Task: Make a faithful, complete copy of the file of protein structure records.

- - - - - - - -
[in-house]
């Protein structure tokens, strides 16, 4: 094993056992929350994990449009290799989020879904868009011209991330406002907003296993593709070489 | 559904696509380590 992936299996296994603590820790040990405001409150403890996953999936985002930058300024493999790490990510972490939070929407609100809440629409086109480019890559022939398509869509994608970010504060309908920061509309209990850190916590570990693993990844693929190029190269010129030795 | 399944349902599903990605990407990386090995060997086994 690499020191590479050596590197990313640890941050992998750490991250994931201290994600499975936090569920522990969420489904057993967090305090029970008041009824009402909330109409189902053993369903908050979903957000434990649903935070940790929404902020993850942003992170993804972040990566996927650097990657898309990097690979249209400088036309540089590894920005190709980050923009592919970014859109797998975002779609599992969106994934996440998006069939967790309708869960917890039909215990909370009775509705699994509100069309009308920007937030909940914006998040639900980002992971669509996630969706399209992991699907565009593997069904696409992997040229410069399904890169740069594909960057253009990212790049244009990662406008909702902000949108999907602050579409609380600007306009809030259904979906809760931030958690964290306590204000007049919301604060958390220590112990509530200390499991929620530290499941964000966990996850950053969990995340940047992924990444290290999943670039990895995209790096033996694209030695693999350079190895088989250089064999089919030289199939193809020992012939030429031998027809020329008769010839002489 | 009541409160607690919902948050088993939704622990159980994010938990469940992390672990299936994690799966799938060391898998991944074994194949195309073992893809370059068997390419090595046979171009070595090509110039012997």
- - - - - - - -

[in-house]
């Protein structure tokens, strides 16, 4: 094993056992929350994990449009290799989020879904868009011209991330406002907003296993593709070489 | 559904696509380590 992936299996296994603590820790040990405001409150403890996953999936985002930058300024493999790490990510972490939070929407609100809440629409086109480019890559022939398509869509994608970010504060309908920061509309209990850190916590570990693993990844693929190029190269010129030795 | 399944349902599903990605990407990386090995060997086994 690499020191590479050596590197990313640890941050992998750490991250994931201290994600499975936090569920522990969420489904057993967090305090029970008041009824009402909330109409189902053993369903908050979903957000434990649903935070940790929404902020993850942003992170993804972040990566996927650097990657898309990097690979249209400088036309540089590894920005190709980050923009592919970014859109797998975002779609599992969106994934996440998006069939967790309708869960917890039909215990909370009775509705699994509100069309009308920007937030909940914006998040639900980002992971669509996630969706399209992991699907565009593997069904696409992997040229410069399904890169740069594909960057253009990212790049244009990662406008909702902000949108999907602050579409609380600007306009809030259904979906809760931030958690964290306590204000007049919301604060958390220590112990509530200390499991929620530290499941964000966990996850950053969990995340940047992924990444290290999943670039990895995209790096033996694209030695693999350079190895088989250089064999089919030289199939193809020992012939030429031998027809020329008769010839002489 | 009541409160607690919902948050088993939704622990159980994010938990469940992390672990299936994690799966799938060391898998991944074994194949195309073992893809370059068997390419090595046979171009070595090509110039012997």